Vice Admiral Mike Rogers, here speaking to students at the Navy’s Center for Information Dominance, told a Senate committee that the NSA keeps some zero day vulnerabilities—but reveals most of them to vendors to boost security.

In response to a series of questions posed before his confirmation hearing in front of the Senate Armed Services Committee, National Security Agency director nominee Vice Admiral Michael Rogers said that the NSA is working with the White House to create a process to determine what to do with zero-day vulnerabilities that the agency uncovers.
In his response to the questions, posted on the Armed Services Committee’s website, Rogers acknowledged that some of those bugs are kept secret by the NSA for “purposes of foreign intelligence.” But he added that the NSA always had a process for handling information on flaws it discovers in commercial software and hardware, and more often than not, the agency discloses the vulnerabilities discovered in products to their developers or manufacturers.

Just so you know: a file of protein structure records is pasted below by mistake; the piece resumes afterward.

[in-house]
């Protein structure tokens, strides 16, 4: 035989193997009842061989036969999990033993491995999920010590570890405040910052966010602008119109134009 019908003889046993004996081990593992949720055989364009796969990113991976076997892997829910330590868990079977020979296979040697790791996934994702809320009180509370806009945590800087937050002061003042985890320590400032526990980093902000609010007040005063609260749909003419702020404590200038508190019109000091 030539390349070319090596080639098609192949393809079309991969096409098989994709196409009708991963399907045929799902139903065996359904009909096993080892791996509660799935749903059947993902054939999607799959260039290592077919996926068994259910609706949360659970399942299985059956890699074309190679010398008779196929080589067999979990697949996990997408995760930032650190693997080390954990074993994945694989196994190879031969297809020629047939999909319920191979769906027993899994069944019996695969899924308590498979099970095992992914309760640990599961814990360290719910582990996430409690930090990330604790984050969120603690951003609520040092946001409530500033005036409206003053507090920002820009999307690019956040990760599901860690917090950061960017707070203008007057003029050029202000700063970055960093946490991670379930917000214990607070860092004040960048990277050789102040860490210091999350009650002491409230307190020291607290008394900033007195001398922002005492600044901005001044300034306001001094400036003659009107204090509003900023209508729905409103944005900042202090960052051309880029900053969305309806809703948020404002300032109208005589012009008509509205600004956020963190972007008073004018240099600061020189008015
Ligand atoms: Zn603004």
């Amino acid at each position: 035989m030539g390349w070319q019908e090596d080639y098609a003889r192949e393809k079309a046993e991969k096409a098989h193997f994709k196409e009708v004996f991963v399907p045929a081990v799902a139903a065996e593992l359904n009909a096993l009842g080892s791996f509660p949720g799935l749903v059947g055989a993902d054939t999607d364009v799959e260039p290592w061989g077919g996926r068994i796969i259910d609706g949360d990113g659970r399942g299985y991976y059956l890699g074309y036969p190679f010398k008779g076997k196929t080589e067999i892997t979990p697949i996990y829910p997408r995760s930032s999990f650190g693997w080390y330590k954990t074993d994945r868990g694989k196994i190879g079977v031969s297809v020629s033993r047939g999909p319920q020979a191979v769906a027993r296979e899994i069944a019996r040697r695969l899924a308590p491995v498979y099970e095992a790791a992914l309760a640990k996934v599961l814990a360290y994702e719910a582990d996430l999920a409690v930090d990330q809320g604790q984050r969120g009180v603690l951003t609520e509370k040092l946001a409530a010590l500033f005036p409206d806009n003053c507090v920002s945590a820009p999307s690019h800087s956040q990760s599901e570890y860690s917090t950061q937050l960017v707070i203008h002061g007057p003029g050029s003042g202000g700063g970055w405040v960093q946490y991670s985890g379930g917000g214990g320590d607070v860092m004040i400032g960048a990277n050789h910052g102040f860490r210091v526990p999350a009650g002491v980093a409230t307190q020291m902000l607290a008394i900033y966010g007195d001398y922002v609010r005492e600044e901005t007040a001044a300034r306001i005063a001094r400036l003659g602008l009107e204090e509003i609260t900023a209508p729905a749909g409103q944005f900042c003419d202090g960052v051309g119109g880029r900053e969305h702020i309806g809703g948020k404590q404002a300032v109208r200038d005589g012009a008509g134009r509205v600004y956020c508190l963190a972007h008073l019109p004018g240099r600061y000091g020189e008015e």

The NSA has the dual role of directing cybersecurity (“information assurance”) policies for the US military and overcoming the cybersecurity of other countries’ networks for intelligence collection. So the agency has a built-in conflict of interests when it comes to dealing with zero-day security vulnerabilities discovered in commercial products.

An August 2013 report by The Washington Post revealed that the agency spent $25 million in 2013 alone on “software vulnerabilities from private malware vendors.”

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